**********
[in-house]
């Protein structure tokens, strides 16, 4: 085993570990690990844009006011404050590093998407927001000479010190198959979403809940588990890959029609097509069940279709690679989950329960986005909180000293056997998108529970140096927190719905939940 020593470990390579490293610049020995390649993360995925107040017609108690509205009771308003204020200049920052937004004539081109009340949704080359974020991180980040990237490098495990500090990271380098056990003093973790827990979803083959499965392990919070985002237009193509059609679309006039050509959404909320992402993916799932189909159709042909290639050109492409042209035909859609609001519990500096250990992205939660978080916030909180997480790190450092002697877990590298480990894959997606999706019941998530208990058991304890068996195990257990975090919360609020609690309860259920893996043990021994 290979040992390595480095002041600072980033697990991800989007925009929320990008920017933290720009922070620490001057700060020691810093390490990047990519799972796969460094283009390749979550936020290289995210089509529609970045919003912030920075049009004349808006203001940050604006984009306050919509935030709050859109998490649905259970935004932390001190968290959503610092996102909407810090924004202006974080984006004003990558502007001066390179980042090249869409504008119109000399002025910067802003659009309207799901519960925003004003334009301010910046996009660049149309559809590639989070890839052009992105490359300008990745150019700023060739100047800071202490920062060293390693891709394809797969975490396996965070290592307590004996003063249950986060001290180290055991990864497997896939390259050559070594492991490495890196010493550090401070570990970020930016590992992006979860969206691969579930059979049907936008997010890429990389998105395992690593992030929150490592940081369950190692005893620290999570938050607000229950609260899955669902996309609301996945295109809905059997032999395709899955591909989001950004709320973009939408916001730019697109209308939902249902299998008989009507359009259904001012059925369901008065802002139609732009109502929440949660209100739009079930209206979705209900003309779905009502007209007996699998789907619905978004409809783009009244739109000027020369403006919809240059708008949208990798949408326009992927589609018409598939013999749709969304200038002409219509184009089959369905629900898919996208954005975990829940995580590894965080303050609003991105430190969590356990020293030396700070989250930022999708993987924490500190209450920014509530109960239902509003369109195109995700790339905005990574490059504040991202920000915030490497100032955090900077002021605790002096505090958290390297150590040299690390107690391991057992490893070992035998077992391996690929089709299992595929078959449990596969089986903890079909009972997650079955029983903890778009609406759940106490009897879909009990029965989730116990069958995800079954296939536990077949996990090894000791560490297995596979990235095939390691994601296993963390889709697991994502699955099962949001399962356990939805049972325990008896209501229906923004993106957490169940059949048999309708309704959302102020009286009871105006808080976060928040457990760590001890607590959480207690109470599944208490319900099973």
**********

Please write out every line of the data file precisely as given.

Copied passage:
[in-house]
């Protein structure tokens, strides 16, 4: 085993570990690990844009006011404050590093998407927001000479010190198959979403809940588990890959029609097509069940279709690679989950329960986005909180000293056997998108529970140096927190719905939940 020593470990390579490293610049020995390649993360995925107040017609108690509205009771308003204020200049920052937004004539081109009340949704080359974020991180980040990237490098495990500090990271380098056990003093973790827990979803083959499965392990919070985002237009193509059609679309006039050509959404909320992402993916799932189909159709042909290639050109492409042209035909859609609001519990500096250990992205939660978080916030909180997480790190450092002697877990590298480990894959997606999706019941998530208990058991304890068996195990257990975090919360609020609690309860259920893996043990021994 290979040992390595480095002041600072980033697990991800989007925009929320990008920017933290720009922070620490001057700060020691810093390490990047990519799972796969460094283009390749979550936020290289995210089509529609970045919003912030920075049009004349808006203001940050604006984009306050919509935030709050859109998490649905259970935004932390001190968290959503610092996102909407810090924004202006974080984006004003990558502007001066390179980042090249869409504008119109000399002025910067802003659009309207799901519960925003004003334009301010910046996009660049149309559809590639989070890839052009992105490359300008990745150019700023060739100047800071202490920062060293390693891709394809797969975490396996965070290592307590004996003063249950986060001290180290055991990864497997896939390259050559070594492991490495890196010493550090401070570990970020930016590992992006979860969206691969579930059979049907936008997010890429990389998105395992690593992030929150490592940081369950190692005893620290999570938050607000229950609260899955669902996309609301996945295109809905059997032999395709899955591909989001950004709320973009939408916001730019697109209308939902249902299998008989009507359009259904001012059925369901008065802002139609732009109502929440949660209100739009079930209206979705209900003309779905009502007209007996699998789907619905978004409809783009009244739109000027020369403006919809240059708008949208990798949408326009992927589609018409598939013999749709969304200038002409219509184009089959369905629900898919996208954005975990829940995580590894965080303050609003991105430190969590356990020293030396700070989250930022999708993987924490500190209450920014509530109960239902509003369109195109995700790339905005990574490059504040991202920000915030490497100032955090900077002021605790002096505090958290390297150590040299690390107690391991057992490893070992035998077992391996690929089709299992595929078959449990596969089986903890079909009972997650079955029983903890778009609406759940106490009897879909009990029965989730116990069958995800079954296939536990077949996990090894000791560490297995596979990235095939390691994601296993963390889709697991994502699955099962949001399962356990939805049972325990008896209501229906923004993106957490169940059949048999309708309704959302102020009286009871105006808080976060928040457990760590001890607590959480207690109470599944208490319900099973």